Once the scaled CD+G image and the camera image are synchronized as described above, the indicia (i.e., text and/or graphics) from the CD+G image is extracted. To accomplish this, the scaled CD+G data from the field memories U300 and U301 are sent to the field-programmable gate array (FPGA) U500. The FPGA, under the control of the microcontroller U100, samples the CCIR 656 data from the CD+G image to determine the Y, U, and V components of the scaled CD+G image's background. The FPGA can be directed to sample any line and pixel of either field in the image. When the data has been captured by the FPGA, the microcontroller is interrupted. Multiple samples from the edges of the scaled CD+G image are gathered and averaged. Various algorithms can be implemented by the microcontroller to determine the validity of the background data. Samples are taken periodically since the background color may change from time to time. The resultant Y, U, and V data from the sampling algorithm are used by the microcontroller U100 to determine a valid range of values for Y, U, and V. These ranges are loaded into respective high-value and low-value registers in the FPGA for Y, U, and V. These ranges of values from the registers are continuously compared to the CCIR 656 data from the scaled CD+G image. The results of the comparison determine when the background is present on the CD+G image. Since the microcontroller U100 is continuously sampling the background, no user intervention is required when the background Y, U, and V changes.
 When the background is present, the CCIR 656 data input to the video encoder U400 is from the camera image. Conversely, the CCIR 656 data from the CD+G image is input to the video encoder U400 when the background is not present. This multiplexing function is implemented in the FPGA. The timing is such that the alignment of the data input to the encoder is synchronized with the background comparison so that a minimal amount of background pixels appear in the encoder's video output.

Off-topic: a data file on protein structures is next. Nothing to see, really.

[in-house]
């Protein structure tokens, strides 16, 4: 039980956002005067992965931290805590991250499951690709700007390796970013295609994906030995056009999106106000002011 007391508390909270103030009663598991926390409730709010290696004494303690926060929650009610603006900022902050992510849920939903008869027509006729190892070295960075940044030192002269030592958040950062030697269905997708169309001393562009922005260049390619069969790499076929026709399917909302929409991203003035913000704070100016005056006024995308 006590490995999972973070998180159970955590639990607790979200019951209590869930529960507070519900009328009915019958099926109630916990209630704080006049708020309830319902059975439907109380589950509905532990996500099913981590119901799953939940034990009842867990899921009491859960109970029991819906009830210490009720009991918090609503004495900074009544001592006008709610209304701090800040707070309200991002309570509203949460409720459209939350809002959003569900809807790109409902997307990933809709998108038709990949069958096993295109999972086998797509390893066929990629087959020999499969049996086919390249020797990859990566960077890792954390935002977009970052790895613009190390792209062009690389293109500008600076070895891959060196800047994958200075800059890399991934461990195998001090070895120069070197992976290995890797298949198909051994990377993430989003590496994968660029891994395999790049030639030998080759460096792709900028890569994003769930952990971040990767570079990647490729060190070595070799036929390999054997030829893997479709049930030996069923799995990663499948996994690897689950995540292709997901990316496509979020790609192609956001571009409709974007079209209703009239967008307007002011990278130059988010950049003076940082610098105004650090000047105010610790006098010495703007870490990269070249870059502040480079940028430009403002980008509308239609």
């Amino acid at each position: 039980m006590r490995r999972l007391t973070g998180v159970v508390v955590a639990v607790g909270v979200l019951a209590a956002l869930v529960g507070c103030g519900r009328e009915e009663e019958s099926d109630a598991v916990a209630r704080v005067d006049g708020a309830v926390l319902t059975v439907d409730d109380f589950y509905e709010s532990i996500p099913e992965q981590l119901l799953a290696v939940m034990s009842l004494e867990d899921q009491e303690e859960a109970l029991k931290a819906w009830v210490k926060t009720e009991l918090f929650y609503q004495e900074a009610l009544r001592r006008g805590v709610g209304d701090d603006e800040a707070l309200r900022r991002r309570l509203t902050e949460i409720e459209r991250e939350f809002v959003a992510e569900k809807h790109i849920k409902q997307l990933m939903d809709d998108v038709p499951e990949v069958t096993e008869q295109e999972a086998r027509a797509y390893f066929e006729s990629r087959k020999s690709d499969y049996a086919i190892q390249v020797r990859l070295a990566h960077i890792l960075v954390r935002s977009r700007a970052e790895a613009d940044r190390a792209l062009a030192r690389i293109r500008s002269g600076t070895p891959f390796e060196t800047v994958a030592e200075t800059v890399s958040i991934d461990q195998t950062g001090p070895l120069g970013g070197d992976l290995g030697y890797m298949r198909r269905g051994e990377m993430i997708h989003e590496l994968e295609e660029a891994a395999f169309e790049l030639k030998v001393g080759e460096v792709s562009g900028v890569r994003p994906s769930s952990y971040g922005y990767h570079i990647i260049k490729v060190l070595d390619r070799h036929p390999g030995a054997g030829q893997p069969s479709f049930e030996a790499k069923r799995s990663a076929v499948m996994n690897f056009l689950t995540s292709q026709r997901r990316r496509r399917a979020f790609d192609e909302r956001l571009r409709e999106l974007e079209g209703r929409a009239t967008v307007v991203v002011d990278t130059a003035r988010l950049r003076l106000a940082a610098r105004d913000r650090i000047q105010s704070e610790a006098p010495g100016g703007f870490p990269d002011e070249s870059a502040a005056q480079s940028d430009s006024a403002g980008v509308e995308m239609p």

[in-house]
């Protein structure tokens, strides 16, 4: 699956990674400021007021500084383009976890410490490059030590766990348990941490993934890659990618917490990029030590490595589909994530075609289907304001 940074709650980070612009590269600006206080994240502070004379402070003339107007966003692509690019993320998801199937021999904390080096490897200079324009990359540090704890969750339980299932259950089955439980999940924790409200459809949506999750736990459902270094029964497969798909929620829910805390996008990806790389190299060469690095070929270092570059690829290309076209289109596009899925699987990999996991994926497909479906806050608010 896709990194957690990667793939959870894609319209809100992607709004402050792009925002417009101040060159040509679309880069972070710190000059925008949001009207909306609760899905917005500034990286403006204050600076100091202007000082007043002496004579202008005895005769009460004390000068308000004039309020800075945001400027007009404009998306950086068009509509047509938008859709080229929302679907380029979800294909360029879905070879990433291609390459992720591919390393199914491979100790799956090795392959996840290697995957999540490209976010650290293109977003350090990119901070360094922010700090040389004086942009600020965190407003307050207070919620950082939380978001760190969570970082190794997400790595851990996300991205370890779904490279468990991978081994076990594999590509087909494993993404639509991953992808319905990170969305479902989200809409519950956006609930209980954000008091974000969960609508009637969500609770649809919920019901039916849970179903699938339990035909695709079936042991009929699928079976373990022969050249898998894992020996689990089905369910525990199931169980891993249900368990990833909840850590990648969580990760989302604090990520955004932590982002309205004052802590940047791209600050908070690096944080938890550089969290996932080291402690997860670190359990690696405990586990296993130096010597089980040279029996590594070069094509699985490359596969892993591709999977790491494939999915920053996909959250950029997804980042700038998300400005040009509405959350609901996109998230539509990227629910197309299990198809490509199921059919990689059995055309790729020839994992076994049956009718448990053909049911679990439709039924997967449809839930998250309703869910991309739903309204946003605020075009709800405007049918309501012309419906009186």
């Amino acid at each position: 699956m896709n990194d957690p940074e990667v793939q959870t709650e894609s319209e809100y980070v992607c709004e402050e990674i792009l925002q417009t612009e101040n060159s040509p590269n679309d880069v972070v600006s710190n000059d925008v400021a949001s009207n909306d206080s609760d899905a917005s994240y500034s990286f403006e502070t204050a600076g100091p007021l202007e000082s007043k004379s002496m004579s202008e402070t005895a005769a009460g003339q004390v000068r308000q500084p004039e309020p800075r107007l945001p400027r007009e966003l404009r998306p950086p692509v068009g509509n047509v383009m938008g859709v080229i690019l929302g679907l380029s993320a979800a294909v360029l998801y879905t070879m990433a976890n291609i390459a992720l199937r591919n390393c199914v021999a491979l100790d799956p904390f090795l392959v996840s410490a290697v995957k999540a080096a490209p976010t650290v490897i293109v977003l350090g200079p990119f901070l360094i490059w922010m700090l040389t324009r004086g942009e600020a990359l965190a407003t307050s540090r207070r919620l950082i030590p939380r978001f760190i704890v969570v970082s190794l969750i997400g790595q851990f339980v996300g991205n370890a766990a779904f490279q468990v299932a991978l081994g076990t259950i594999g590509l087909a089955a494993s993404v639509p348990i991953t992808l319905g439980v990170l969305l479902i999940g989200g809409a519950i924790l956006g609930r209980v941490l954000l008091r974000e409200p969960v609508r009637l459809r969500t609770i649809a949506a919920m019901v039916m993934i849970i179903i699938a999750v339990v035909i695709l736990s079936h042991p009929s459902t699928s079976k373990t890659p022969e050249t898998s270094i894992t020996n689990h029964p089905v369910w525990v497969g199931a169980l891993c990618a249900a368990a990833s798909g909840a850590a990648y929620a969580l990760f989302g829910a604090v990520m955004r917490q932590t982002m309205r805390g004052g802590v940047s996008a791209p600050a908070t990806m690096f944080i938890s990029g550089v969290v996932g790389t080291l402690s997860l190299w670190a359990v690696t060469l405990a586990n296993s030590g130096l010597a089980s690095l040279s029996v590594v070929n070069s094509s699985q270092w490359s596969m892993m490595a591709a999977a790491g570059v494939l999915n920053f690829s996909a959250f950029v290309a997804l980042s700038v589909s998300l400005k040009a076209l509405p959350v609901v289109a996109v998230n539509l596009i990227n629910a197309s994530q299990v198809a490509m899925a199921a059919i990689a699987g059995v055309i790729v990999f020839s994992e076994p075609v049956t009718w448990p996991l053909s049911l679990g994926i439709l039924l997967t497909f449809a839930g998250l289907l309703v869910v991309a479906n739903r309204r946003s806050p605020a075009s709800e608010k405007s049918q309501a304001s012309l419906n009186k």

In addition to downscaling, the CD+G indicia image is also repositioned to a pre-selected area. In one embodiment, the new location for the scaled image is the lower portion of the composite video image. This is accomplished by delaying the output from the field memories for a fixed number of horizontal lines after vertical sync. During this delay, the multiplexer for the encoder CCIR 656 data is forced to send only data from the camera image to the encoder.
 Turning now to FIG. 4, the CD+G display image 70 from the CD+G player is divided into cells, and there are 16 rows and 48 columns of cells on a video screen. Each cell 72 is 6 dots (pixels) wide by 12 dots high. The microcontroller U100 instructs the video decoder U300 to downscale the cell contents vertically by selectively dropping lines and horizontally by interpolating and dropping pixels. After downscaling, the cells are relocated to the lower portion of the display image.
 By way of example, FIG. 5 shows how a 3-cell high character area 74 is converted to a height of 1.5 cells by a simple vertical downscaling operation that drops even lines to achieve a vertical scaling factor of 50%. The vertically downscaled cell can then be repositioned to the lower half of the screen. FIG. 6 shows, as an example, a position translation table that provides the input cell start lines and the corresponding output image cell start lines.
 In an alternative embodiment of the invention, the scaling and compositing functions are implemented as part of a CD+G player instead of in a stand-alone device as in the embodiment of FIG. 2. This embodiment takes advantage of some current CD+G decoder chips, such as Yamaha YVZ155 and Sanyo LC7872, that are capable (with the addition of external components) of performing a video overlay of an external video source. Such video overlay function is sometimes referred to as the “superimpose” function. Unfortunately, in most cases the CD+G text image covers most of the screen and tends to obscure the video from the external source. For this reason, manufacturers of CD+G players no longer add the external circuitry required to implement the superimpose function. The present embodiment utilizes the superimpose function of the decoder chips to perform video image compositing after the CD+G text/graphics image is downscaled and moved to a portion of the video image that is less likely to obscure the image from the external source, such as a video camera for capturing the images of a Karaoke singer. By using the built-in superimpose function of a CD+G decoder chip, the cost of implementing the circuitry for generating the composite video images in accordance with the invention is significantly reduced.
 Specifically, the CD+G disk contains a low speed stream that contains the text/graphics information to be displayed on a video monitor. In conventional CD+G players, this data stream is sent to a CD+G decoder chip, such as the Yamaha YVZ155 or the Sanyo LC7872 chip, via a synchronous serial interface. This interface is commonly called the “subcode interface.” The subcode interface controls the contents of the cells of the CD+G display image.